Soon after Cathy Engelbert, CPA, took the helm at Deloitte a few years ago — making her the first female chief executive of a Big Four accounting and consulting firm — the Journal of Accountancy interviewed her about her formula for accounting career success and shared her message about taking career risks.
Engelbert said she enjoyed roles in different segments of the auditing profession, financial reporting and internal controls. After becoming a mother and learning to balance professional priorities with child rearing, she found a niche in financial instruments consulting. Along the way, she developed a broad skill set, a strong rapport with colleagues and a reputation as an accounting ace with C-level leadership abilities. She encourages younger managers wanting to move up to try different paths as she did.
'Take risks in your career'
“Take risks in your career,” she told the JofA, reflecting on a business history spanning three decades. “Do something different so you build your capabilities, build your 'followership,' build your leadership skills, and have passion for what you do.”
Why take a chance?
You worked hard to move up the ranks as an accountant. And so it may seem like a safer bet to rely on the certainty and stability of your current position and avoid the unknown. The risk in not taking any career risks, however, is that you might be left stuck where you are. You might miss out on opportunities to expand your skills and experience, meet prospective employers or mentor up-and-coming accountants.
Six worthwhile accounting career risks
We’re not talking about behaving impulsively. Rather, the career risks you should consider are those that might make you a better employee, help you move up in the finance world and leave you feeling more professionally satisfied.
Still nervous about stepping out of your comfort zone? Let’s consider the advantages of embracing change. Here are six accounting career risks with promising returns:
1. Ask for more
Do you feel you’re growing professionally in your current position? If not, it’s time for a change. Will it require a specific financial certification? Do your homework, write up a proposal and ask the company to pay for your training. Feel like your job description is in need of updating, and for that matter your salary, too? Perhaps, a promotion is in order. Now’s the time to revisit your day-to-day duties with your boss and — if you feel strongly that you’re undercompensated or your job description needs an upgrade — ask for a raise. Even if you don’t get one, your supervisor will know that you value yourself and your contributions to the organization.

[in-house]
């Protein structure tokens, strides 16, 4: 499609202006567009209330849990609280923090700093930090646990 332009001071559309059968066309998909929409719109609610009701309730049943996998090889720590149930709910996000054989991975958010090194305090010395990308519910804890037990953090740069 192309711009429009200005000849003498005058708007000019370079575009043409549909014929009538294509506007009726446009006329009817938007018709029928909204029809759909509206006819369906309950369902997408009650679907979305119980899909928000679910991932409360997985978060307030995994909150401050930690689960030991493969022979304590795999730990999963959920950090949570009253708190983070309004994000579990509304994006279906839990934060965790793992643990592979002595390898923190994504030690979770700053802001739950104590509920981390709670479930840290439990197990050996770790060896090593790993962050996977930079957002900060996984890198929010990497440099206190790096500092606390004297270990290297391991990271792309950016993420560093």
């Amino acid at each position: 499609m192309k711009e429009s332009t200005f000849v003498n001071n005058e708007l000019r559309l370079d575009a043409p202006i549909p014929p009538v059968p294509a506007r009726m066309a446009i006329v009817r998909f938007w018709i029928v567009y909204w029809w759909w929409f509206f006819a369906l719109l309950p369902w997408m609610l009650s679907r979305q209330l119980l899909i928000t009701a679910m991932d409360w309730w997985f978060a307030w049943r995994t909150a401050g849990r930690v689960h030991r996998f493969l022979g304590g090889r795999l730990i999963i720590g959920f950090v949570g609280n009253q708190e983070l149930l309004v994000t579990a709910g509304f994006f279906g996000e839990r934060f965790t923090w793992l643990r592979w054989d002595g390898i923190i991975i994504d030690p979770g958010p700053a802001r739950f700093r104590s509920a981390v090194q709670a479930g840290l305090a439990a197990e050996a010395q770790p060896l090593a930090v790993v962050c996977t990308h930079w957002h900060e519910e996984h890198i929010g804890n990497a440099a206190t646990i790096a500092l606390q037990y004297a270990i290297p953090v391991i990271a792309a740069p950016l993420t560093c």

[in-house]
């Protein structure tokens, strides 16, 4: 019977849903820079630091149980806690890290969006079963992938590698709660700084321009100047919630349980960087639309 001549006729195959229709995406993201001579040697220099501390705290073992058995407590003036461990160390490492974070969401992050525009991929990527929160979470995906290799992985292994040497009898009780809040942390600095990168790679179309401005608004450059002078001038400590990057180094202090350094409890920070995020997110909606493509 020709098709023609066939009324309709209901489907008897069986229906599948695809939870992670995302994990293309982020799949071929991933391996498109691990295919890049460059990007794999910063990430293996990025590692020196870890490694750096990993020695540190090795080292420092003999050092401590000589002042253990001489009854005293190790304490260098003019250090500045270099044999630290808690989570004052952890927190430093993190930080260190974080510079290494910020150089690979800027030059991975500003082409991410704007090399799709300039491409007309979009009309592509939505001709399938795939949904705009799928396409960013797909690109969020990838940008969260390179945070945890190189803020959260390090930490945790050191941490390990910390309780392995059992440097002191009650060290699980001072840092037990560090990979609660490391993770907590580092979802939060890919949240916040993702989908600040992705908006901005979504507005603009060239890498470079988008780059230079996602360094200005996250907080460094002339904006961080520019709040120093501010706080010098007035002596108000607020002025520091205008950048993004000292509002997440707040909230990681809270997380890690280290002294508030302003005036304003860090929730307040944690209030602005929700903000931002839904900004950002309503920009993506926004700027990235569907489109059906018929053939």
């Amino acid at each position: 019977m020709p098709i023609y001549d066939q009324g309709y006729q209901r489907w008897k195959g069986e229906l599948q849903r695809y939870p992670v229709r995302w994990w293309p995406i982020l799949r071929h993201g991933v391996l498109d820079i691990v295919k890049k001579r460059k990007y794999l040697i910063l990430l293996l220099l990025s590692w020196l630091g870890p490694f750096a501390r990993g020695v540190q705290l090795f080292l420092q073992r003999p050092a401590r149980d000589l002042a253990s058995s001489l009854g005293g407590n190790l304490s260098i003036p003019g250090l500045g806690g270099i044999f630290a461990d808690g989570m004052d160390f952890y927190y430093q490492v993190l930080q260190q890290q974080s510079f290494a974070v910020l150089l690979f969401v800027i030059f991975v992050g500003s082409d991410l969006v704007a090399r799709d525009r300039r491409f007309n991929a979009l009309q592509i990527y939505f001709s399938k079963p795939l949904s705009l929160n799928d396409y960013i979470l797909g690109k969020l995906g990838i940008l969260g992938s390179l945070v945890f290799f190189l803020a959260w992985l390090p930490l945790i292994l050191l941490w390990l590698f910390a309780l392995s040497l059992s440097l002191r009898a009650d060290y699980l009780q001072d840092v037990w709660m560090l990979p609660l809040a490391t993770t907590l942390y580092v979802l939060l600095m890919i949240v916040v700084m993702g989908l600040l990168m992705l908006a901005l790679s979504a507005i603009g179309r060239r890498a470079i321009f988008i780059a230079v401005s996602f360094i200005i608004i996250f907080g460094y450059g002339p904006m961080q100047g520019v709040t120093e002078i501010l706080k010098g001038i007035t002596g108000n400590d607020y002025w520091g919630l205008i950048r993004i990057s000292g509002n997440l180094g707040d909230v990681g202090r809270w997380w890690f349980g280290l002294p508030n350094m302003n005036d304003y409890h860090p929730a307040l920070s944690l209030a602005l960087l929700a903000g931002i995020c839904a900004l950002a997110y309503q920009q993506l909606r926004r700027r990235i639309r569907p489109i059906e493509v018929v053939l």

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2. Try a different role
When opportunity knocks, do you slam the door shut or welcome it in? A sure way not to get a higher-level management position is never to apply. If a recruiter contacts you, the riskier but potentially more rewarding response is to say, “Why not?” and engage the opportunity.
3. Look beyond salary
Your take-home pay is important, and nobody wants to go backward on salary, but money is not the only consideration when weighing the pros and cons of your current job or an offer on the table. Maybe you’re feeling burned out by the travel demands and long hours of your public accounting job, but you’re not sure you can find a better alternative.
Take a serious look at the importance of a work-life balance and what you’d be willing to trade for having less job-related stress. Even if a prospective company doesn’t have the same name recognition as your current employer, but it has a better workplace culture and work-life balance, it’s worth strongly considering. Nonmonetary employee perks such as flexible schedules, extra vacation days and remote work options can go a long way toward keeping you happy in your career, and at home.
4. Network beyond your pay grade
It’s easy to associate with colleagues who mirror your skill sets and responsibilities, but to what end? Get outside your comfort zone and expand your professional network. Meet with peers outside the accounting and finance world, and get in the habit of having coffee, lunch or a happy-hour beverage with financial pros in different roles than you. You might learn something new. Also, you never know where you might meet your next boss or stellar job reference.
5. Go back to school
If you’re feeling stuck in a rut or bored in your job, the solution might be as simple as learning a few new Excel tips to make your workday more productive and efficient.
Keep learning and get more advice for your finance and accounting career.
6. Make a bold change
If all roads lead to dead-ends at your job, and you’ve discussed your concerns with your boss to no avail, it may be time to branch out. Think about testing the waters with a startup company or partnering with a colleague and launching your own accounting firm. You could also cut back on your hours by taking a temporary job while you explore a new industry.
In any scenario, you’ll need to do research on possible outcomes of each of your choices and have a backup plan.
It’s daunting to take chances and embrace change. But remember Engelbert’s advice: “Build your capabilities, your 'followership,' your leadership skills, and have passion for what you do.”
More often than not, career risks can lead to better opportunities and professional fulfillment.
Editor's note: This post was updated recently to reflect current information.